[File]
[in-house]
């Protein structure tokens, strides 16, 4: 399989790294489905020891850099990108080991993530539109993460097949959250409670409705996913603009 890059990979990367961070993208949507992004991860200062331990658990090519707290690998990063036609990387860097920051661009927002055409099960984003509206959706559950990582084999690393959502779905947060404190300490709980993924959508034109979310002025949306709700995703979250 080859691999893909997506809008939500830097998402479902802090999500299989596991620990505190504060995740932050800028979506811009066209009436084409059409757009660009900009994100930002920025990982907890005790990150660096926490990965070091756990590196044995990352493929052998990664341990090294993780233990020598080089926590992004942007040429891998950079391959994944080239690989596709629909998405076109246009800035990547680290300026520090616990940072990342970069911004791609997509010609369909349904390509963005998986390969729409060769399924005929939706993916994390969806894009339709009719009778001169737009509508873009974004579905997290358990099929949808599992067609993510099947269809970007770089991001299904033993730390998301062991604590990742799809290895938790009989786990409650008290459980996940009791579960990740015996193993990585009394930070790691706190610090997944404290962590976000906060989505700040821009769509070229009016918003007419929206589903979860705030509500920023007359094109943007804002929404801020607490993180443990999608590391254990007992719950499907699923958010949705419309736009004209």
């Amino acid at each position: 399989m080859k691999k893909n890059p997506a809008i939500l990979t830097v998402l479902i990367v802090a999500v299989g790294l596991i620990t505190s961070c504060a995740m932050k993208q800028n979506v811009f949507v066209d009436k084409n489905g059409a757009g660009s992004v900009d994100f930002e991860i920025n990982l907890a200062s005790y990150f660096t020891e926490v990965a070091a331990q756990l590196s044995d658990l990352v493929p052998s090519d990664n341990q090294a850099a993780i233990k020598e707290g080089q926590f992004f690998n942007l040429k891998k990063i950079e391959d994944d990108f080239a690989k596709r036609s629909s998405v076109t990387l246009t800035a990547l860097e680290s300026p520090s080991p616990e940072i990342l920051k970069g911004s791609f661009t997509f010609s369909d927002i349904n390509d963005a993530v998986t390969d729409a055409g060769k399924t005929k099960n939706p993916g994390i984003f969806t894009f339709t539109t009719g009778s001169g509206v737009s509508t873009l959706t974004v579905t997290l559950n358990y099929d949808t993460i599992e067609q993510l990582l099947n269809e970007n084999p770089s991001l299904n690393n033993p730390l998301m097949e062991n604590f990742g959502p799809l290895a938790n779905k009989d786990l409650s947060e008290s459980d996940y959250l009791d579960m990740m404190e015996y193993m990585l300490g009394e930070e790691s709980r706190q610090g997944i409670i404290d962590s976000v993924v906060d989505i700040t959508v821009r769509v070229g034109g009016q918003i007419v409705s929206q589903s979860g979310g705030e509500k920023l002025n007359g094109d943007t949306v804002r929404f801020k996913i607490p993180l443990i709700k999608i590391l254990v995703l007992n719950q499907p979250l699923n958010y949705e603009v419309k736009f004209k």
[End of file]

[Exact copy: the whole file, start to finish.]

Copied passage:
[in-house]
């Protein structure tokens, strides 16, 4: 399989790294489905020891850099990108080991993530539109993460097949959250409670409705996913603009 890059990979990367961070993208949507992004991860200062331990658990090519707290690998990063036609990387860097920051661009927002055409099960984003509206959706559950990582084999690393959502779905947060404190300490709980993924959508034109979310002025949306709700995703979250 080859691999893909997506809008939500830097998402479902802090999500299989596991620990505190504060995740932050800028979506811009066209009436084409059409757009660009900009994100930002920025990982907890005790990150660096926490990965070091756990590196044995990352493929052998990664341990090294993780233990020598080089926590992004942007040429891998950079391959994944080239690989596709629909998405076109246009800035990547680290300026520090616990940072990342970069911004791609997509010609369909349904390509963005998986390969729409060769399924005929939706993916994390969806894009339709009719009778001169737009509508873009974004579905997290358990099929949808599992067609993510099947269809970007770089991001299904033993730390998301062991604590990742799809290895938790009989786990409650008290459980996940009791579960990740015996193993990585009394930070790691706190610090997944404290962590976000906060989505700040821009769509070229009016918003007419929206589903979860705030509500920023007359094109943007804002929404801020607490993180443990999608590391254990007992719950499907699923958010949705419309736009004209």
């Amino acid at each position: 399989m080859k691999k893909n890059p997506a809008i939500l990979t830097v998402l479902i990367v802090a999500v299989g790294l596991i620990t505190s961070c504060a995740m932050k993208q800028n979506v811009f949507v066209d009436k084409n489905g059409a757009g660009s992004v900009d994100f930002e991860i920025n990982l907890a200062s005790y990150f660096t020891e926490v990965a070091a331990q756990l590196s044995d658990l990352v493929p052998s090519d990664n341990q090294a850099a993780i233990k020598e707290g080089q926590f992004f690998n942007l040429k891998k990063i950079e391959d994944d990108f080239a690989k596709r036609s629909s998405v076109t990387l246009t800035a990547l860097e680290s300026p520090s080991p616990e940072i990342l920051k970069g911004s791609f661009t997509f010609s369909d927002i349904n390509d963005a993530v998986t390969d729409a055409g060769k399924t005929k099960n939706p993916g994390i984003f969806t894009f339709t539109t009719g009778s001169g509206v737009s509508t873009l959706t974004v579905t997290l559950n358990y099929d949808t993460i599992e067609q993510l990582l099947n269809e970007n084999p770089s991001l299904n690393n033993p730390l998301m097949e062991n604590f990742g959502p799809l290895a938790n779905k009989d786990l409650s947060e008290s459980d996940y959250l009791d579960m990740m404190e015996y193993m990585l300490g009394e930070e790691s709980r706190q610090g997944i409670i404290d962590s976000v993924v906060d989505i700040t959508v821009r769509v070229g034109g009016q918003i007419v409705s929206q589903s979860g979310g705030e509500k920023l002025n007359g094109d943007t949306v804002r929404f801020k996913i607490p993180l443990i709700k999608i590391l254990v995703l007992n719950q499907p979250l699923n958010y949705e603009v419309k736009f004209k």